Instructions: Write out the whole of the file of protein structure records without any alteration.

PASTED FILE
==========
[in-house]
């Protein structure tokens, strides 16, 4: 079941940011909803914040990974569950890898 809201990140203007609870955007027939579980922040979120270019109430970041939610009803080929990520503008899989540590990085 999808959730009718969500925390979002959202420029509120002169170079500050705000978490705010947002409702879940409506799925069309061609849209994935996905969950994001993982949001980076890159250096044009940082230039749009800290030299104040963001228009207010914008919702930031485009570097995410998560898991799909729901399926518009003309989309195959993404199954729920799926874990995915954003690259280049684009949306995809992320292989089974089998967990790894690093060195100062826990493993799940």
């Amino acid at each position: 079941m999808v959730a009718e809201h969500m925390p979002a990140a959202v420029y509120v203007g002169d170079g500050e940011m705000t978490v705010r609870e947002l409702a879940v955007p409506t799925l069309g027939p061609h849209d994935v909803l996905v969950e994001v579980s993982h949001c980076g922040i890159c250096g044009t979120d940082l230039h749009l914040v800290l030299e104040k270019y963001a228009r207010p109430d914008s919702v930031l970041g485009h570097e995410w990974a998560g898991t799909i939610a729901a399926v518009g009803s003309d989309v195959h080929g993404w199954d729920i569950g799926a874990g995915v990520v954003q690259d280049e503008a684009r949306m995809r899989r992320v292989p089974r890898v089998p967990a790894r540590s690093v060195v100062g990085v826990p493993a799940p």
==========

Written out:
[in-house]
């Protein structure tokens, strides 16, 4: 079941940011909803914040990974569950890898 809201990140203007609870955007027939579980922040979120270019109430970041939610009803080929990520503008899989540590990085 999808959730009718969500925390979002959202420029509120002169170079500050705000978490705010947002409702879940409506799925069309061609849209994935996905969950994001993982949001980076890159250096044009940082230039749009800290030299104040963001228009207010914008919702930031485009570097995410998560898991799909729901399926518009003309989309195959993404199954729920799926874990995915954003690259280049684009949306995809992320292989089974089998967990790894690093060195100062826990493993799940």
């Amino acid at each position: 079941m999808v959730a009718e809201h969500m925390p979002a990140a959202v420029y509120v203007g002169d170079g500050e940011m705000t978490v705010r609870e947002l409702a879940v955007p409506t799925l069309g027939p061609h849209d994935v909803l996905v969950e994001v579980s993982h949001c980076g922040i890159c250096g044009t979120d940082l230039h749009l914040v800290l030299e104040k270019y963001a228009r207010p109430d914008s919702v930031l970041g485009h570097e995410w990974a998560g898991t799909i939610a729901a399926v518009g009803s003309d989309v195959h080929g993404w199954d729920i569950g799926a874990g995915v990520v954003q690259d280049e503008a684009r949306m995809r899989r992320v292989p089974r890898v089998p967990a790894r540590s690093v060195v100062g990085v826990p493993a799940p």